meshes for elliptic problems are proposed.  The method can be flexibly applied to rough grids such as highly distorted  meshes.
Next, adaptive mesh refinement is an attractive tool for general meshes due to their flexibility and simplicity in handling hanging
nodes. We derive a simple residual-type error estimator. Numerical results indicate that optimal convergence can be achieved for both
the potential  and vector variables, and the singularity can be well-captured by the proposed error estimator. Then, some
applications to diffusion equations, Stokes equations, and linear elasticity equations are considered. Finally, we extend this
approach to high-order polynomial approximations on general meshes. 

Tue Nov 30, 2021
4:00pm - NS2 1201 - Differential Geometry
Hongyi Sheng - (UC Irvine)
Deformations of the scalar curvature and the mean curvature
In Riemannian manifold $(M^n, g)$, it is well-known that its minimizing hypersurface is smooth when $n\leq 7$, and singular when $n\geq 8$. This is one of the major difficulties in generalizing many interesting results to higher dimensions, including the Riemannian Penrose inequality. In particular, in dimension 8, the minimizing hypersurface has isolated singularities, and Nathan Smale constructed a local perturbation process to smooth out the singularities. However, Smale’s perturbation will also produce a small region with possibly negative scalar curvature. In order to apply this perturbation in general relativity, we constructed a local deformation prescribing the scalar curvature and the mean curvature simultaneously. In this talk, we will discuss how the weighted function spaces help us localize the deformation in complete manifolds with boundary, assuming certain generic conditions. We will also discuss some applications of this result in general relativity.
Wed Dec 1, 2021
2:00pm to 3:00pm - Rowland Hall 510R - Combinatorics and Probability
Roman Vershynin - (UCI)
Mathematics of synthetic data and privacy

An emerging way to protect privacy is to replace true data by synthetic data. Medical records of artificial patients, for example, could retain meaningful statistical information while preserving privacy of the true patients. But what is synthetic data, and what is privacy? How do we define these concepts mathematically? Is it possible to make synthetic data that is both useful and private? I will tie these questions to a simple-looking problem in probability theory: how much information about a random vector X is lost when we take conditional expectation of X with respect to some sigma-algebra? This talk is based on a series of papers joint with March Boedihardjo and Thomas Strohmer, mainly this one: https://arxiv.org/abs/2107.05824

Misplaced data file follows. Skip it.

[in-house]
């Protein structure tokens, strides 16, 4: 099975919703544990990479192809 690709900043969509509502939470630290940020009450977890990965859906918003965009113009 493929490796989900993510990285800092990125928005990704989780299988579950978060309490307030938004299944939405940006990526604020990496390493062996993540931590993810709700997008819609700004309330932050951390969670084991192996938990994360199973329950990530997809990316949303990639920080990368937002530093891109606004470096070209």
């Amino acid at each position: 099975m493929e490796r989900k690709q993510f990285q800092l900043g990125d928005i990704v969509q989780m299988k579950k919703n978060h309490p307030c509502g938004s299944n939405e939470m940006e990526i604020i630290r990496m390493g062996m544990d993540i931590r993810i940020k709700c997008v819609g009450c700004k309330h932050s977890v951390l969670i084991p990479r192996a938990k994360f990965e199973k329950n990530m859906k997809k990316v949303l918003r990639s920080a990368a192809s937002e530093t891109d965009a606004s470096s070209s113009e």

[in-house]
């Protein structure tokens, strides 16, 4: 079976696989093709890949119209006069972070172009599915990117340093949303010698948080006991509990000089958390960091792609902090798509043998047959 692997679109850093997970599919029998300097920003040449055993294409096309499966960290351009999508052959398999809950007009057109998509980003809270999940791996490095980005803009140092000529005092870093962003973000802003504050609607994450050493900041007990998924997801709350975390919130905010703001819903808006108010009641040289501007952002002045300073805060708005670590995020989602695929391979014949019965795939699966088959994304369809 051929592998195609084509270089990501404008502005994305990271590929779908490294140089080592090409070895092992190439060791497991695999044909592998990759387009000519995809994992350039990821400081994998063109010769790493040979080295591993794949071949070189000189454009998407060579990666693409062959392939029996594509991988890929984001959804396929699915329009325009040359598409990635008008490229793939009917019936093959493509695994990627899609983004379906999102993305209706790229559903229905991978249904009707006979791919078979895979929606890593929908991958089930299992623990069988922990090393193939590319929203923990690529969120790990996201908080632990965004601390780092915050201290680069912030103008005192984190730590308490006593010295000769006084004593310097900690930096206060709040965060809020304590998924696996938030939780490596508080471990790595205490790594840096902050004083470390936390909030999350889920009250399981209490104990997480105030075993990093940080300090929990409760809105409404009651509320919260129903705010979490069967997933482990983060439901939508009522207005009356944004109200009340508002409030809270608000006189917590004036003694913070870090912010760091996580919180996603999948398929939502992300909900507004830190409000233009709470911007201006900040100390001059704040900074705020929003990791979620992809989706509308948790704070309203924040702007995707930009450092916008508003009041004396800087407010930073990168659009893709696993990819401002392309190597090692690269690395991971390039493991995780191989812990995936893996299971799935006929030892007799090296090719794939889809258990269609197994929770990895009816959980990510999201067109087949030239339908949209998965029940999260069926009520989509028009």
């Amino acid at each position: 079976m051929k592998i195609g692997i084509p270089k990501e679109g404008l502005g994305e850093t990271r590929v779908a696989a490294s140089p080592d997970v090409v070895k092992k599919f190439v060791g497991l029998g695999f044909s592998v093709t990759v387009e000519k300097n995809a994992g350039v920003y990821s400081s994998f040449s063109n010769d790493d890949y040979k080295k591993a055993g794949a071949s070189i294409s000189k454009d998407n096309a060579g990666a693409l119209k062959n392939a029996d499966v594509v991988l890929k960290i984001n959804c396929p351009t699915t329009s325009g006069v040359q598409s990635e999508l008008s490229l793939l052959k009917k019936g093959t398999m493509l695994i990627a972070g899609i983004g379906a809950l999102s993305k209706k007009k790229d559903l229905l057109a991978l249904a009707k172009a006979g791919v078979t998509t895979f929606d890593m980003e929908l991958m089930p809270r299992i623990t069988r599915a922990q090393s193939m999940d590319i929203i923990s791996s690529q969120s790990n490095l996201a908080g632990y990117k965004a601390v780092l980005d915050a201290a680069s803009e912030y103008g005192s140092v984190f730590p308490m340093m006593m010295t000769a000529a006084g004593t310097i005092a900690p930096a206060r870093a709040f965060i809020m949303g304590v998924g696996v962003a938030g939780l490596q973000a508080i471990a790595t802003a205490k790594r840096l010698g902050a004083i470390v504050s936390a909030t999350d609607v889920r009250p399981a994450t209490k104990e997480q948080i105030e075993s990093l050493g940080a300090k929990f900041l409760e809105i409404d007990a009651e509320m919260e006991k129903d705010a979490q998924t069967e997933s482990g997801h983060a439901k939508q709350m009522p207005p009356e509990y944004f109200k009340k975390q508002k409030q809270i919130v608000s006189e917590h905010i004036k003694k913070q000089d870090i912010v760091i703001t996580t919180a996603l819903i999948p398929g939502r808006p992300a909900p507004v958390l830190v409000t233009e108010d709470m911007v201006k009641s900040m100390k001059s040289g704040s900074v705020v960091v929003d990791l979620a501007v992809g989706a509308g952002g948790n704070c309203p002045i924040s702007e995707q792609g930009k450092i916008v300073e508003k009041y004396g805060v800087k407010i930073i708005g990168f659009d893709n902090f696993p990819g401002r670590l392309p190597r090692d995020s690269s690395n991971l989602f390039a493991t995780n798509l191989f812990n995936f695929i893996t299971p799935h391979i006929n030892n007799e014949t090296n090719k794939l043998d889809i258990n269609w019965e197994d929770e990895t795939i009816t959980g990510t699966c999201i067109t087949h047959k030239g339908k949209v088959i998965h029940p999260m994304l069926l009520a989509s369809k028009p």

Thu Dec 2, 2021
9:00am to 10:00am - Zoom - Inverse Problems
Yi-Hsuan Lin - (National Yang Ming Chiao Tung University)


10:00am to 10:50am - Zoom - Number Theory
Ofir Gorodetsky - (Oxford University)
11:00am to 11:50am - Zoom ID: 949 5980 546, Password: the last four digits of ID in the reverse order - Harmonic Analysis
Gabriel Rivière - (Université de Nantes)
Meromorphic continuation of Poincaré series

Poincaré series are natural functions that arise in Riemannian geometry 
when one wants to count the number of geodesic arcs of length less than 
T between two given points on a compact manifold. I will begin with an 
introduction on this topic. Then I will discuss some recent results with 
N.V. Dang (Univ. Paris Sorbonne) showing that, in the case of negatively 
curved manifolds, these series have a meromorphic continuation to the 
whole complex plane. This can be shown by relating Poincaré series with 
the resolvent of the geodesic vector field and by exploiting recent 
results on this resolvent obtained through microlocal methods. If time 
permits, I will also explain how the genus of a surface can be recovered 
from the analysis of these series.

4:00pm - RH 306 - Colloquium
Jinchao Xu - (Penn State University)